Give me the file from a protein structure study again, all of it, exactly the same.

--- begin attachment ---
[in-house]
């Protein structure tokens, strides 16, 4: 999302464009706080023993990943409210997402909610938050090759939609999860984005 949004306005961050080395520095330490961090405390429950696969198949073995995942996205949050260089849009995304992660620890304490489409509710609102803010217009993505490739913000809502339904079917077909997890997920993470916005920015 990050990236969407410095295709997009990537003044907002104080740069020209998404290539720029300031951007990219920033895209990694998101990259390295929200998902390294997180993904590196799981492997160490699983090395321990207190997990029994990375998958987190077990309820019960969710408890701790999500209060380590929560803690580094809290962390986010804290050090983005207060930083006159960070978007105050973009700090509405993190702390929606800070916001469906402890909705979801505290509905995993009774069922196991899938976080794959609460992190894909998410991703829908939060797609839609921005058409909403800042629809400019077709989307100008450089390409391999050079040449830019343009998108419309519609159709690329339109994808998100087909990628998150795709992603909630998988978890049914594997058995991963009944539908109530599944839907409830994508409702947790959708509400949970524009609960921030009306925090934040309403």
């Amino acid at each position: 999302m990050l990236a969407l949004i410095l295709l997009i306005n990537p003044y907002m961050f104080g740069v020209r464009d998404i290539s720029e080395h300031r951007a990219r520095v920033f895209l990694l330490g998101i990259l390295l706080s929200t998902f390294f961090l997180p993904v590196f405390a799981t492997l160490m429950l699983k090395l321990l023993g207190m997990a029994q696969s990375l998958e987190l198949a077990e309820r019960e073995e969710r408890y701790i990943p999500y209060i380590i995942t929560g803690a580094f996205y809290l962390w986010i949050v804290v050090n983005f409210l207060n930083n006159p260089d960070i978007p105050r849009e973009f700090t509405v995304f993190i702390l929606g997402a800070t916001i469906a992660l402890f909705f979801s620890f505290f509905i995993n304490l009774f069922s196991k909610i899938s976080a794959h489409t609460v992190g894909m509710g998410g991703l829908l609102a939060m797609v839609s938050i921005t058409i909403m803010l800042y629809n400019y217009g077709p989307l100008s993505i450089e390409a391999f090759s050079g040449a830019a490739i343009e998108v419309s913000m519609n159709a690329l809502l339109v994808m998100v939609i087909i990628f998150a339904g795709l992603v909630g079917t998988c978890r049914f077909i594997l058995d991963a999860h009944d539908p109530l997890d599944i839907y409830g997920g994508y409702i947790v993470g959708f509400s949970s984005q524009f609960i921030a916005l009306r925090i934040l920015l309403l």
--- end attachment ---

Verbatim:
[in-house]
């Protein structure tokens, strides 16, 4: 999302464009706080023993990943409210997402909610938050090759939609999860984005 949004306005961050080395520095330490961090405390429950696969198949073995995942996205949050260089849009995304992660620890304490489409509710609102803010217009993505490739913000809502339904079917077909997890997920993470916005920015 990050990236969407410095295709997009990537003044907002104080740069020209998404290539720029300031951007990219920033895209990694998101990259390295929200998902390294997180993904590196799981492997160490699983090395321990207190997990029994990375998958987190077990309820019960969710408890701790999500209060380590929560803690580094809290962390986010804290050090983005207060930083006159960070978007105050973009700090509405993190702390929606800070916001469906402890909705979801505290509905995993009774069922196991899938976080794959609460992190894909998410991703829908939060797609839609921005058409909403800042629809400019077709989307100008450089390409391999050079040449830019343009998108419309519609159709690329339109994808998100087909990628998150795709992603909630998988978890049914594997058995991963009944539908109530599944839907409830994508409702947790959708509400949970524009609960921030009306925090934040309403």
């Amino acid at each position: 999302m990050l990236a969407l949004i410095l295709l997009i306005n990537p003044y907002m961050f104080g740069v020209r464009d998404i290539s720029e080395h300031r951007a990219r520095v920033f895209l990694l330490g998101i990259l390295l706080s929200t998902f390294f961090l997180p993904v590196f405390a799981t492997l160490m429950l699983k090395l321990l023993g207190m997990a029994q696969s990375l998958e987190l198949a077990e309820r019960e073995e969710r408890y701790i990943p999500y209060i380590i995942t929560g803690a580094f996205y809290l962390w986010i949050v804290v050090n983005f409210l207060n930083n006159p260089d960070i978007p105050r849009e973009f700090t509405v995304f993190i702390l929606g997402a800070t916001i469906a992660l402890f909705f979801s620890f505290f509905i995993n304490l009774f069922s196991k909610i899938s976080a794959h489409t609460v992190g894909m509710g998410g991703l829908l609102a939060m797609v839609s938050i921005t058409i909403m803010l800042y629809n400019y217009g077709p989307l100008s993505i450089e390409a391999f090759s050079g040449a830019a490739i343009e998108v419309s913000m519609n159709a690329l809502l339109v994808m998100v939609i087909i990628f998150a339904g795709l992603v909630g079917t998988c978890r049914f077909i594997l058995d991963a999860h009944d539908p109530l997890d599944i839907y409830g997920g994508y409702i947790v993470g959708f509400s949970s984005q524009f609960i921030a916005l009306r925090i934040l920015l309403l």